1. Averill, I appreciate the very thoughtful comment. Employee engagement is the level of commitment and energy that employees give to helping a company succeed. The “experience” of their job, is neither necessary nor sufficient to create that engagement. Can it help or hurt? Sure. But there are many cases where people love their job and have a wonderful employee experience, yet put no energy or effort in helping the company succeed. That’s an “entitled” employee, not an engaged one. One of the key drivers of employee engagement is their commitment to the mission of the organization. That can exist (or not) given any type of employee experience. A hospital employee who believes that she is saving lives can be fully engaged even if the work environment is crappy. That’s why companies need to focus on employee engagement, which may end up with some improvements in employee experience. But if they focus on employee experience, then they won’t necessarily end up improving engagement. I could go on and on, but I suggest you check out our Employee Engagement Resource Page.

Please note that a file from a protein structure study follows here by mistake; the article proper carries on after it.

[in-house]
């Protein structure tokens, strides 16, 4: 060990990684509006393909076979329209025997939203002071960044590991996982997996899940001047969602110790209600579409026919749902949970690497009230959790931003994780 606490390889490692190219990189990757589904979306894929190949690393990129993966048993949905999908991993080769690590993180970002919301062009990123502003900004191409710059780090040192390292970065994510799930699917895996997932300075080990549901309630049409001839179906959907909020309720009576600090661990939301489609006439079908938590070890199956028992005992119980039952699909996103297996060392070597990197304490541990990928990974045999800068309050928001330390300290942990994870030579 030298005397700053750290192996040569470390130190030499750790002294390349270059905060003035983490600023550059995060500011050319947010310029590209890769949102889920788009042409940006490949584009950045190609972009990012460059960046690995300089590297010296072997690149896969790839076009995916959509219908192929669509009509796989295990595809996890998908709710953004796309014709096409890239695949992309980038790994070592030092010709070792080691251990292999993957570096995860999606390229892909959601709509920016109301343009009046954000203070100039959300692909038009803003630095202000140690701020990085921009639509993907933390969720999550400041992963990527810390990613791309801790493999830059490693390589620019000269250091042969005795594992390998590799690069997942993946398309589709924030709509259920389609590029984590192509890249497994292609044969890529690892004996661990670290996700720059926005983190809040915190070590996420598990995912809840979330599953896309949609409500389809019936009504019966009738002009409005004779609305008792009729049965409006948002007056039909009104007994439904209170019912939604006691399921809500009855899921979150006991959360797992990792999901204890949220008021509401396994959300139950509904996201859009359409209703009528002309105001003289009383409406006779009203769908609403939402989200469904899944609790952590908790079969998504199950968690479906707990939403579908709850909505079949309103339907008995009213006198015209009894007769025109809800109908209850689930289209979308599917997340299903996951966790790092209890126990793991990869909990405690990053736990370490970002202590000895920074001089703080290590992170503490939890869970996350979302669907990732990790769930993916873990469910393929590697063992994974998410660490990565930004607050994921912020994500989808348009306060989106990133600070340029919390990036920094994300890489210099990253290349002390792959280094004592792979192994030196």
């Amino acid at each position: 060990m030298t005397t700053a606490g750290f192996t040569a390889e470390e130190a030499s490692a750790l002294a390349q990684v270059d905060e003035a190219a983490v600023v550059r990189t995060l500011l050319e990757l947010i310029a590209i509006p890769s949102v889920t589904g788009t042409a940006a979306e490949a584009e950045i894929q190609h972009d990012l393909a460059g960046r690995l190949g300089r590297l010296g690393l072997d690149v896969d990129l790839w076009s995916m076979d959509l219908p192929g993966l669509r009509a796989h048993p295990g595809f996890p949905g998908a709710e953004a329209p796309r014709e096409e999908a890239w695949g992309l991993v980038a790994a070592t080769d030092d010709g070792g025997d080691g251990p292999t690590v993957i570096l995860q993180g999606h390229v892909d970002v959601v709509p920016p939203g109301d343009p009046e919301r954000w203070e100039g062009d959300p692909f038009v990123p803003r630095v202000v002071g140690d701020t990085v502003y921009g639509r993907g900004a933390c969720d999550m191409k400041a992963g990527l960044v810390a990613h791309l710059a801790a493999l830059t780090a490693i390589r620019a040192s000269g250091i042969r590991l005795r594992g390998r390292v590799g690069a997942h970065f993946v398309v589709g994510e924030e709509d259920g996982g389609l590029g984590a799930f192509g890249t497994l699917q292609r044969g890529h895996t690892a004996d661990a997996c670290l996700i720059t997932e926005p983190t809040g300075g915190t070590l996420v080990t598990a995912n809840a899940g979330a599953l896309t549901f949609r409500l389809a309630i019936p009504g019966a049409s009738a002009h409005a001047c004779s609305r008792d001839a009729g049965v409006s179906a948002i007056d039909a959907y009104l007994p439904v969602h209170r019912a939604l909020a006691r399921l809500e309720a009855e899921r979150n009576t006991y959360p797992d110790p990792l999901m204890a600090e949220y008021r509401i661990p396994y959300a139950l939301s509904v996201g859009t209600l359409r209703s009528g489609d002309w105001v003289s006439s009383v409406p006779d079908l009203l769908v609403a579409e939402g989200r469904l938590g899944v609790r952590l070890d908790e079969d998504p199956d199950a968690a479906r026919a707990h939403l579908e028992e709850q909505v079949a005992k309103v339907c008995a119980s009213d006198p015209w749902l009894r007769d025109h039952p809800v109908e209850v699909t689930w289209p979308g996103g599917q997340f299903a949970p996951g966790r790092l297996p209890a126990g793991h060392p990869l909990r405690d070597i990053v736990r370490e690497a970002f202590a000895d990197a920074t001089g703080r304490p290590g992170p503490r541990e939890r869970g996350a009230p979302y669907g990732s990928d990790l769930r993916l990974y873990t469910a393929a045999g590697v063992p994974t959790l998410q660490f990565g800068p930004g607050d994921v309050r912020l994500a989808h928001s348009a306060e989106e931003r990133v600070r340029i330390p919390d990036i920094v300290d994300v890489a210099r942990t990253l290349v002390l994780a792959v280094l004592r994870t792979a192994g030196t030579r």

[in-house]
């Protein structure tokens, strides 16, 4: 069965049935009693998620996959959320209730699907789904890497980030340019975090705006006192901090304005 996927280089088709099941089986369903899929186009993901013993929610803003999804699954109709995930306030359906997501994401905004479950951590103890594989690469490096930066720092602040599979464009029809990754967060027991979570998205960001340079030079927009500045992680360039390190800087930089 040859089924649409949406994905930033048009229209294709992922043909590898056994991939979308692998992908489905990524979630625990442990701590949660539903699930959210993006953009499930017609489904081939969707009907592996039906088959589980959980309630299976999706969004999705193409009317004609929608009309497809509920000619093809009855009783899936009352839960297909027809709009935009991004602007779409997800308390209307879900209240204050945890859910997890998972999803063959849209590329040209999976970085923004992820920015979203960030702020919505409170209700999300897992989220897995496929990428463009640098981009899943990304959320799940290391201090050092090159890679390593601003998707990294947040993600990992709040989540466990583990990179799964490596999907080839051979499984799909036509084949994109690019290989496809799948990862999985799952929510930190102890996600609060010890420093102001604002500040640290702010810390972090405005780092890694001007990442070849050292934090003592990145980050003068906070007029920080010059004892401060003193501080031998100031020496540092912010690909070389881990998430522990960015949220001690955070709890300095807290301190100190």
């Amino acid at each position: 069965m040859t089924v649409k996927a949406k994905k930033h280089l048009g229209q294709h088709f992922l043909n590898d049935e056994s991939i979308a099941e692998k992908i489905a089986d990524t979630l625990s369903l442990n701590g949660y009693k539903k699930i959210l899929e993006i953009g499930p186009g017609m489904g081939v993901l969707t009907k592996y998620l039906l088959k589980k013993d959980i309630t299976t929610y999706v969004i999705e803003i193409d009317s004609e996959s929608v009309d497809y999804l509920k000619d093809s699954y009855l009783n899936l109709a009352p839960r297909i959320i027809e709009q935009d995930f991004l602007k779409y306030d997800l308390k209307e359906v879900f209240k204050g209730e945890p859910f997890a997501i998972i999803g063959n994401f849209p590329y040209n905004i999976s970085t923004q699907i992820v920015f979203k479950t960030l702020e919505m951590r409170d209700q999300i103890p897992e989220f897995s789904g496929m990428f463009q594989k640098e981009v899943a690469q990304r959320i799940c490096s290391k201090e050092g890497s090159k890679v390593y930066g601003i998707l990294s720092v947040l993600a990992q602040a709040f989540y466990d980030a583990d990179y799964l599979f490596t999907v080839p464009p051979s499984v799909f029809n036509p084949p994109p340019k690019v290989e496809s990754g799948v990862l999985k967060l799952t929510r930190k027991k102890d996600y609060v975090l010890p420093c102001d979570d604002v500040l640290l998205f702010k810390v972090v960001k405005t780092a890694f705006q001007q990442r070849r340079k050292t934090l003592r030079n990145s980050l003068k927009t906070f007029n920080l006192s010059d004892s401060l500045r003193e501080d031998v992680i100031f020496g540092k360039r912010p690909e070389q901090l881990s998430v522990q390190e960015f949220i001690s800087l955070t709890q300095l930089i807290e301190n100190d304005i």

2. As you and I discussed above, couldn’t the same thing be said about the customer experience? Isn’t there is just as much chance of customers developing entitlement if the development of the customer experience is not focused on generating customer loyalty?

      3. They are similar phenomena, but somewhat different. The same way that you can focus on employee experience and not get the engagement you really want, you can focus on customer experience and not get the loyalty you’re hoping for. We help firms understand the right ways to improve the right experiences for the right customers at the right time. So I’d say employee experience does not necessarily lead to employee engagement and improved customer experience does not necessarily lead to increased loyalty. Both of those efforts need to be much more discerning.

    2. @averill – I think you’ve done a nice job of making the distinction between experience and engagement.

      The way @Bruce Temkin defines it is probably the way most people think of employee experience. So my opinion is your definition is more technically accurate while Bruce’s definition echoes the disconnect that’s common in the corporate world.